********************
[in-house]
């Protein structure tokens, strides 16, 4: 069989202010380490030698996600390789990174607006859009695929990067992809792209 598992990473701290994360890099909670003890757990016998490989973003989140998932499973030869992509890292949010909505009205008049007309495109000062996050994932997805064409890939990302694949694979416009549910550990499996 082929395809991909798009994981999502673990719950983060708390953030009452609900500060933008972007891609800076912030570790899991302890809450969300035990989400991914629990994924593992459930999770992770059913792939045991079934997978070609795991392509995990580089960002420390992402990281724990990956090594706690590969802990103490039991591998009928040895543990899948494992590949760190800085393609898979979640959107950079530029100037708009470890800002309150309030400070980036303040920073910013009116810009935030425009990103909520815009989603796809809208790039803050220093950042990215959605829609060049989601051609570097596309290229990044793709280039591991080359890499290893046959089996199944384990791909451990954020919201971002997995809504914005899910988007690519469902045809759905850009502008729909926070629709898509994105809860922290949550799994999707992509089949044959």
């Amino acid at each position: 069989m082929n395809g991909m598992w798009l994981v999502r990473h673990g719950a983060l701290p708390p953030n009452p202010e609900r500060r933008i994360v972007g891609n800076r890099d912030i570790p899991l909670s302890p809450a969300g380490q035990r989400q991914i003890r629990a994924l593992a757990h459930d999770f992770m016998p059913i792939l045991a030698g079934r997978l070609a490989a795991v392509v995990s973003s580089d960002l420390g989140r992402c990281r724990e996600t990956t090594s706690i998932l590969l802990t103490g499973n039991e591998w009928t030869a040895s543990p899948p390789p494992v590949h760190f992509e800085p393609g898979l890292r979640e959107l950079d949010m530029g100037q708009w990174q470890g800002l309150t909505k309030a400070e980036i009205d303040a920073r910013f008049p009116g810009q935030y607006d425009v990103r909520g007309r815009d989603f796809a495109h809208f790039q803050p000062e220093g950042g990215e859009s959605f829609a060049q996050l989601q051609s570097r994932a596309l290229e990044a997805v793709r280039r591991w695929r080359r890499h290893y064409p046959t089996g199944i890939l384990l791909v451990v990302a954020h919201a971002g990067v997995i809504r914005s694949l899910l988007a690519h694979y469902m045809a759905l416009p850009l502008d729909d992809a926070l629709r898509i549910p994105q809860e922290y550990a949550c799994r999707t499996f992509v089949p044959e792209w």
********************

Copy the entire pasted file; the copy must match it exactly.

[in-house]
């Protein structure tokens, strides 16, 4: 069989202010380490030698996600390789990174607006859009695929990067992809792209 598992990473701290994360890099909670003890757990016998490989973003989140998932499973030869992509890292949010909505009205008049007309495109000062996050994932997805064409890939990302694949694979416009549910550990499996 082929395809991909798009994981999502673990719950983060708390953030009452609900500060933008972007891609800076912030570790899991302890809450969300035990989400991914629990994924593992459930999770992770059913792939045991079934997978070609795991392509995990580089960002420390992402990281724990990956090594706690590969802990103490039991591998009928040895543990899948494992590949760190800085393609898979979640959107950079530029100037708009470890800002309150309030400070980036303040920073910013009116810009935030425009990103909520815009989603796809809208790039803050220093950042990215959605829609060049989601051609570097596309290229990044793709280039591991080359890499290893046959089996199944384990791909451990954020919201971002997995809504914005899910988007690519469902045809759905850009502008729909926070629709898509994105809860922290949550799994999707992509089949044959």
């Amino acid at each position: 069989m082929n395809g991909m598992w798009l994981v999502r990473h673990g719950a983060l701290p708390p953030n009452p202010e609900r500060r933008i994360v972007g891609n800076r890099d912030i570790p899991l909670s302890p809450a969300g380490q035990r989400q991914i003890r629990a994924l593992a757990h459930d999770f992770m016998p059913i792939l045991a030698g079934r997978l070609a490989a795991v392509v995990s973003s580089d960002l420390g989140r992402c990281r724990e996600t990956t090594s706690i998932l590969l802990t103490g499973n039991e591998w009928t030869a040895s543990p899948p390789p494992v590949h760190f992509e800085p393609g898979l890292r979640e959107l950079d949010m530029g100037q708009w990174q470890g800002l309150t909505k309030a400070e980036i009205d303040a920073r910013f008049p009116g810009q935030y607006d425009v990103r909520g007309r815009d989603f796809a495109h809208f790039q803050p000062e220093g950042g990215e859009s959605f829609a060049q996050l989601q051609s570097r994932a596309l290229e990044a997805v793709r280039r591991w695929r080359r890499h290893y064409p046959t089996g199944i890939l384990l791909v451990v990302a954020h919201a971002g990067v997995i809504r914005s694949l899910l988007a690519h694979y469902m045809a759905l416009p850009l502008d729909d992809a926070l629709r898509i549910p994105q809860e922290y550990a949550c799994r999707t499996f992509v089949p044959e792209w």